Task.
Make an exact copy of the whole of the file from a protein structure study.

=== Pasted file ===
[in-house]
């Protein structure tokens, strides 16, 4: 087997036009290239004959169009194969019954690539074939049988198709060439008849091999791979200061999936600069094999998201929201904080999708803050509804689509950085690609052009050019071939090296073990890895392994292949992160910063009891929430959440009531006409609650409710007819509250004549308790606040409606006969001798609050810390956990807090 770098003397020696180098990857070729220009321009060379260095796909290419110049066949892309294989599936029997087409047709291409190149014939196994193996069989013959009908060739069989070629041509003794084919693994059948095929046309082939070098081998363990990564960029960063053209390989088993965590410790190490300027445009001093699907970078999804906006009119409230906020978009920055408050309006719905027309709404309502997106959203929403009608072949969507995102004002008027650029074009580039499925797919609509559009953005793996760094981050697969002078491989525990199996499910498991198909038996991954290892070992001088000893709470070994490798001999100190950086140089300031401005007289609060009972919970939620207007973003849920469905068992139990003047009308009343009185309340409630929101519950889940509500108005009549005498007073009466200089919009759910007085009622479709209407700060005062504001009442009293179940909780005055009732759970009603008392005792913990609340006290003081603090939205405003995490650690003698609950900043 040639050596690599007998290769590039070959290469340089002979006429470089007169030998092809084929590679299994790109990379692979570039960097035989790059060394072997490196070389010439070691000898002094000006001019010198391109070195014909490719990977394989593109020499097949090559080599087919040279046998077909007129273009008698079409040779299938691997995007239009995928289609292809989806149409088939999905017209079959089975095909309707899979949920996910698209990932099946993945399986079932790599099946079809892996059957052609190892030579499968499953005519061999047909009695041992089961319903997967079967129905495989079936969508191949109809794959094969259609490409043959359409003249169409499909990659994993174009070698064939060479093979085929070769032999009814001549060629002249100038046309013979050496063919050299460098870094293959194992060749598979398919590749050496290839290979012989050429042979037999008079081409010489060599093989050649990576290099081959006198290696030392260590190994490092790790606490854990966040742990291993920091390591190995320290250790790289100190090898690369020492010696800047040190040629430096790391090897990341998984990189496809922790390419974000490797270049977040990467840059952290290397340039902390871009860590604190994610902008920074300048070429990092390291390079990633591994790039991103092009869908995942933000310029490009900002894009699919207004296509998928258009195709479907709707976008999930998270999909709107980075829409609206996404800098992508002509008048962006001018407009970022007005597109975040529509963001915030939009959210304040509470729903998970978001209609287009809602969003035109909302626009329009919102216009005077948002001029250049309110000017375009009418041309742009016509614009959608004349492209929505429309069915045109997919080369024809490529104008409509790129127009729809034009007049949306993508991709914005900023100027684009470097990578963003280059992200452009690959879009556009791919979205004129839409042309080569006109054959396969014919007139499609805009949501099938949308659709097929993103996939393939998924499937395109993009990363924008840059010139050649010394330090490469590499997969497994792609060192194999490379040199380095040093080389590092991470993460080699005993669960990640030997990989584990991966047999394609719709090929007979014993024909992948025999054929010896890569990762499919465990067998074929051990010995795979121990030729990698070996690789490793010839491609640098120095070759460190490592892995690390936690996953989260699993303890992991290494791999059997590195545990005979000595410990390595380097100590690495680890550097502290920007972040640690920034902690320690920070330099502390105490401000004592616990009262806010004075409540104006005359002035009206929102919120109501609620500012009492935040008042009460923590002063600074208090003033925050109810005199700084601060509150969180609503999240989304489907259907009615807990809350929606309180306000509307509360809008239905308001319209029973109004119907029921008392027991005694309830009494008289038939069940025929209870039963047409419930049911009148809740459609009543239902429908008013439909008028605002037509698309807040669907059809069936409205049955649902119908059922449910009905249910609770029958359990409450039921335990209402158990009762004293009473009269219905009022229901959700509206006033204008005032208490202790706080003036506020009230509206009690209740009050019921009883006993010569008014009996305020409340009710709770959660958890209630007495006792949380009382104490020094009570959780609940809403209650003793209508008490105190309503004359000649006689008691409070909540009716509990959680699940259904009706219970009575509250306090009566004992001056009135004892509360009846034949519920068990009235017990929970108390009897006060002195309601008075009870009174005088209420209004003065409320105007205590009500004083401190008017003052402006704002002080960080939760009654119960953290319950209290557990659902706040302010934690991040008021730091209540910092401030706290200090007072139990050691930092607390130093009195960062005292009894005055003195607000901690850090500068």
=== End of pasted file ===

[in-house]
């Protein structure tokens, strides 16, 4: 087997036009290239004959169009194969019954690539074939049988198709060439008849091999791979200061999936600069094999998201929201904080999708803050509804689509950085690609052009050019071939090296073990890895392994292949992160910063009891929430959440009531006409609650409710007819509250004549308790606040409606006969001798609050810390956990807090 770098003397020696180098990857070729220009321009060379260095796909290419110049066949892309294989599936029997087409047709291409190149014939196994193996069989013959009908060739069989070629041509003794084919693994059948095929046309082939070098081998363990990564960029960063053209390989088993965590410790190490300027445009001093699907970078999804906006009119409230906020978009920055408050309006719905027309709404309502997106959203929403009608072949969507995102004002008027650029074009580039499925797919609509559009953005793996760094981050697969002078491989525990199996499910498991198909038996991954290892070992001088000893709470070994490798001999100190950086140089300031401005007289609060009972919970939620207007973003849920469905068992139990003047009308009343009185309340409630929101519950889940509500108005009549005498007073009466200089919009759910007085009622479709209407700060005062504001009442009293179940909780005055009732759970009603008392005792913990609340006290003081603090939205405003995490650690003698609950900043 040639050596690599007998290769590039070959290469340089002979006429470089007169030998092809084929590679299994790109990379692979570039960097035989790059060394072997490196070389010439070691000898002094000006001019010198391109070195014909490719990977394989593109020499097949090559080599087919040279046998077909007129273009008698079409040779299938691997995007239009995928289609292809989806149409088939999905017209079959089975095909309707899979949920996910698209990932099946993945399986079932790599099946079809892996059957052609190892030579499968499953005519061999047909009695041992089961319903997967079967129905495989079936969508191949109809794959094969259609490409043959359409003249169409499909990659994993174009070698064939060479093979085929070769032999009814001549060629002249100038046309013979050496063919050299460098870094293959194992060749598979398919590749050496290839290979012989050429042979037999008079081409010489060599093989050649990576290099081959006198290696030392260590190994490092790790606490854990966040742990291993920091390591190995320290250790790289100190090898690369020492010696800047040190040629430096790391090897990341998984990189496809922790390419974000490797270049977040990467840059952290290397340039902390871009860590604190994610902008920074300048070429990092390291390079990633591994790039991103092009869908995942933000310029490009900002894009699919207004296509998928258009195709479907709707976008999930998270999909709107980075829409609206996404800098992508002509008048962006001018407009970022007005597109975040529509963001915030939009959210304040509470729903998970978001209609287009809602969003035109909302626009329009919102216009005077948002001029250049309110000017375009009418041309742009016509614009959608004349492209929505429309069915045109997919080369024809490529104008409509790129127009729809034009007049949306993508991709914005900023100027684009470097990578963003280059992200452009690959879009556009791919979205004129839409042309080569006109054959396969014919007139499609805009949501099938949308659709097929993103996939393939998924499937395109993009990363924008840059010139050649010394330090490469590499997969497994792609060192194999490379040199380095040093080389590092991470993460080699005993669960990640030997990989584990991966047999394609719709090929007979014993024909992948025999054929010896890569990762499919465990067998074929051990010995795979121990030729990698070996690789490793010839491609640098120095070759460190490592892995690390936690996953989260699993303890992991290494791999059997590195545990005979000595410990390595380097100590690495680890550097502290920007972040640690920034902690320690920070330099502390105490401000004592616990009262806010004075409540104006005359002035009206929102919120109501609620500012009492935040008042009460923590002063600074208090003033925050109810005199700084601060509150969180609503999240989304489907259907009615807990809350929606309180306000509307509360809008239905308001319209029973109004119907029921008392027991005694309830009494008289038939069940025929209870039963047409419930049911009148809740459609009543239902429908008013439909008028605002037509698309807040669907059809069936409205049955649902119908059922449910009905249910609770029958359990409450039921335990209402158990009762004293009473009269219905009022229901959700509206006033204008005032208490202790706080003036506020009230509206009690209740009050019921009883006993010569008014009996305020409340009710709770959660958890209630007495006792949380009382104490020094009570959780609940809403209650003793209508008490105190309503004359000649006689008691409070909540009716509990959680699940259904009706219970009575509250306090009566004992001056009135004892509360009846034949519920068990009235017990929970108390009897006060002195309601008075009870009174005088209420209004003065409320105007205590009500004083401190008017003052402006704002002080960080939760009654119960953290319950209290557990659902706040302010934690991040008021730091209540910092401030706290200090007072139990050691930092607390130093009195960062005292009894005055003195607000901690850090500068």